Posts Tagged ‘informal manufacturing’

Economic ecosystems tie the fortunes of informal sector to health of formal business

The story of Ghana’s “pillow city”, Juapong – a small town in the North Tongu District in the Volta region, offers us insight on the inter-relationship between formal industries and the ecosystem of informal businesses that spring up around them.

Juapong is said to be losing its identity as the pillow capital of Ghana.

A few years ago, a common feature on the main road leading to Juapong from the Adomi Bridge was the display of beautiful assorted pillows. Local women depended on waste cotton or materials from the textile factories to produce pillows and mattresses. Today, cheap imports from China have affected Ghana’s textile production.

The Chief Executive of Margico Enterprise, Auntie Margaret Okyere, who sells pillows on wholesale, lamented that the pillow business has collapsed. Madam Okyere took over the trade from her mother in 1991 and had trained several women to make pillows.

She revealed that the business was one of the lucrative ventures in Ghana and recounted how in the glory days of the business, traders from Tema, Accra, Kumasi, Koforidua, Tamale and Togo travelled to Juapong to buy pillows in large quantities. That, she said, enabled them to make a lot of income to support their families.

Madam Okyere, who was making a few pillows to feed her shelf with the help of one of her workers, said fortunes in the trade had dropped because the raw materials were no longer available.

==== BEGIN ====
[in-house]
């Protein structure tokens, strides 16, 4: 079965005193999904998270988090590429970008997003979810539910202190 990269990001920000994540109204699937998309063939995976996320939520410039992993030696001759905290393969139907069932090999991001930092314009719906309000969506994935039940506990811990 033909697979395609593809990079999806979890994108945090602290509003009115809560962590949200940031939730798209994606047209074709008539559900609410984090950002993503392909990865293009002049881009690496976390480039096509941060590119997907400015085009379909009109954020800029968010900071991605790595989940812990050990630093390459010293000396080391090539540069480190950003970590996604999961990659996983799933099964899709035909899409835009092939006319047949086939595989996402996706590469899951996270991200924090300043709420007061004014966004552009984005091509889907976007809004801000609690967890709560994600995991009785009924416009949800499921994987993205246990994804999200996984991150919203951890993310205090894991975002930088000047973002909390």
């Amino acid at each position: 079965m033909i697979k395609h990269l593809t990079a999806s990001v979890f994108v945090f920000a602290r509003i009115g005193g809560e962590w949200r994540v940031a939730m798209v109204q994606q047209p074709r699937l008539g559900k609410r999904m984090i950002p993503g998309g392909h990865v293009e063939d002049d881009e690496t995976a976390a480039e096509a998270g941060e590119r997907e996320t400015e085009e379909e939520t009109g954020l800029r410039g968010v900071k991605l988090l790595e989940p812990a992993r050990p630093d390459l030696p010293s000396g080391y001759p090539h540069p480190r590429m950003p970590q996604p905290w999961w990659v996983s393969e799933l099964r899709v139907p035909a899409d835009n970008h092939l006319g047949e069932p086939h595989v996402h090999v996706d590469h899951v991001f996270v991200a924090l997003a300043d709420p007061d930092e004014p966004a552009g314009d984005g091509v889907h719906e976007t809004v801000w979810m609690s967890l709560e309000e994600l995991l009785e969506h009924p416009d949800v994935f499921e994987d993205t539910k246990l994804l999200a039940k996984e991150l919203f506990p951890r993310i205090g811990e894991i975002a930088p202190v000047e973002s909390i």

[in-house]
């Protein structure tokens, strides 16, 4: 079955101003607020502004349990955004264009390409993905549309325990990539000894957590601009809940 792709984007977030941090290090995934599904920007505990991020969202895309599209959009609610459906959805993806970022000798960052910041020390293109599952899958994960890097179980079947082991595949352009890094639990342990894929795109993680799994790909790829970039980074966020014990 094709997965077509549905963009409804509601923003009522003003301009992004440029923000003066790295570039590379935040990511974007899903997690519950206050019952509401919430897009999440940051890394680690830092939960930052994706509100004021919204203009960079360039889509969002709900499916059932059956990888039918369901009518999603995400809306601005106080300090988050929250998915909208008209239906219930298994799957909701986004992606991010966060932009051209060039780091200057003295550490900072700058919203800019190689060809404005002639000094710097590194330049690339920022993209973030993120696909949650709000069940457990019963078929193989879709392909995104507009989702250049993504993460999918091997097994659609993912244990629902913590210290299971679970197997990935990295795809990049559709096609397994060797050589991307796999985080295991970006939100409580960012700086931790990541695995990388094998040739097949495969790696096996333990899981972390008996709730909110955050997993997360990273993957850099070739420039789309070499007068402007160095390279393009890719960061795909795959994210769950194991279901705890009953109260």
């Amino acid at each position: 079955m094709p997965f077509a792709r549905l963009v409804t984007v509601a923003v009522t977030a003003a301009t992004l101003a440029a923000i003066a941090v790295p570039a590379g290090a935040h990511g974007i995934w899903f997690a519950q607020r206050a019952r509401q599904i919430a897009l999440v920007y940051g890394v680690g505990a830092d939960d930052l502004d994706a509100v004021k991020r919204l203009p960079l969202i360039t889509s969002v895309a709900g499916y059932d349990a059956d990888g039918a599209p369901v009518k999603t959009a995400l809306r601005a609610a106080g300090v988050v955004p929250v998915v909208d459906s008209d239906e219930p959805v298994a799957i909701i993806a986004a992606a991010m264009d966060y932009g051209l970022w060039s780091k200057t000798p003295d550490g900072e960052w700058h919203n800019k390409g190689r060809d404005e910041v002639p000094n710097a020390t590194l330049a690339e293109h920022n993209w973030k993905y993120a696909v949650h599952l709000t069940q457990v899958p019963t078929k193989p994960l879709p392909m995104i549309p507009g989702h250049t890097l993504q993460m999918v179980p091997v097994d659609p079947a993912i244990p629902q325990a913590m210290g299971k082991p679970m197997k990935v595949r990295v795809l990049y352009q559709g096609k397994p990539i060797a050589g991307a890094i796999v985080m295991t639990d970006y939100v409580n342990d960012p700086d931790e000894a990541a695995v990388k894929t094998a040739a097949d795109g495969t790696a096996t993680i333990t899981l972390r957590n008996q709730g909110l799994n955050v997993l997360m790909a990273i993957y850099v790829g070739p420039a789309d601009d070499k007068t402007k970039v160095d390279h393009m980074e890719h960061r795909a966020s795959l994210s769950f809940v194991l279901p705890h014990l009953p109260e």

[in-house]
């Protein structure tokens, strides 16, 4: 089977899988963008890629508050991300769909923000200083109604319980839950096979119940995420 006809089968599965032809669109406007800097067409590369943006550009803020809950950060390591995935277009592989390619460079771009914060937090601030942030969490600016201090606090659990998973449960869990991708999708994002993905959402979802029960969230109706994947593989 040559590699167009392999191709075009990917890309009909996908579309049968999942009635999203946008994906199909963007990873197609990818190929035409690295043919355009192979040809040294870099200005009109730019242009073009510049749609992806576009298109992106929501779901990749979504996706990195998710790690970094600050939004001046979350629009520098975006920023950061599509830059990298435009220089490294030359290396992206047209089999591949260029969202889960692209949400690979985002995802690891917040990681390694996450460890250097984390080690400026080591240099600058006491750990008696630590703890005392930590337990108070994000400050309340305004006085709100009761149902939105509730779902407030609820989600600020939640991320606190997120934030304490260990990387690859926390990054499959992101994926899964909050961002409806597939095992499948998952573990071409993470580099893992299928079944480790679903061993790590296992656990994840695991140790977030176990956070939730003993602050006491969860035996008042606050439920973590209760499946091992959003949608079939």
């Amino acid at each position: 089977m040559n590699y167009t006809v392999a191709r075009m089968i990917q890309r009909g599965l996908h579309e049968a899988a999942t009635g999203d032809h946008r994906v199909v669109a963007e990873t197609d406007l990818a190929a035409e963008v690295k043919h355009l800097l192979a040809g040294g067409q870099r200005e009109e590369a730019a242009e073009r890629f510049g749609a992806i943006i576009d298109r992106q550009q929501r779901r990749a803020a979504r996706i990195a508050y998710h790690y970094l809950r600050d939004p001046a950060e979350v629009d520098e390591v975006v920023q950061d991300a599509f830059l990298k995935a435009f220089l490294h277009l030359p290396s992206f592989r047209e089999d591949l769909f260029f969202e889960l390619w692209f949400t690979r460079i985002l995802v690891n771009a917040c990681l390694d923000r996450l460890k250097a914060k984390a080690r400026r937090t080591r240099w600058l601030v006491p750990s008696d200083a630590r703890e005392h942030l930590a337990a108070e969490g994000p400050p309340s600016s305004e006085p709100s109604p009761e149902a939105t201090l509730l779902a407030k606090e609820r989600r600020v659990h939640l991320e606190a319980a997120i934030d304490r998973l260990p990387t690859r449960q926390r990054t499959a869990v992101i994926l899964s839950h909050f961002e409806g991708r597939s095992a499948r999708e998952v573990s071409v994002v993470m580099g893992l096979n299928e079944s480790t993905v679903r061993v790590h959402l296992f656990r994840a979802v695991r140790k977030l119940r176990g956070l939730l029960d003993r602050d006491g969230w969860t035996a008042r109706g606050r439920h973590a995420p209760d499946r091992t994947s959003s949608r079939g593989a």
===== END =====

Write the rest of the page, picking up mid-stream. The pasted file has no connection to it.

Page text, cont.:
“Previously, if you came to this town, you would find pillows arranged beautifully all over and it created a lot of jobs for the youth. We even supplied some hospitals as well. I did not make less than GH¢300 profit a day,” she said.

And its not just the women who make and trade in pillows feeling the effects, the young men who helped load and distribute the pillows are leaving town in droves to look for work. An entire ecosystem has felt the impact of that butterfly’s wing out flapping on the other side of the world. Industries benefit far more people than just those employed at the factory directly.

CNC experts set up kiosks or work on demand on your equipment – imagine jua kali upgrades

Emeka Okafor talking to an award winning maker at Maker Faire Africa 2010, Nairobi August 2010

 Emeka Okafor has captured a blog snippet today that refers to a study on Ghana’s informal manufacturing and fabrication industry: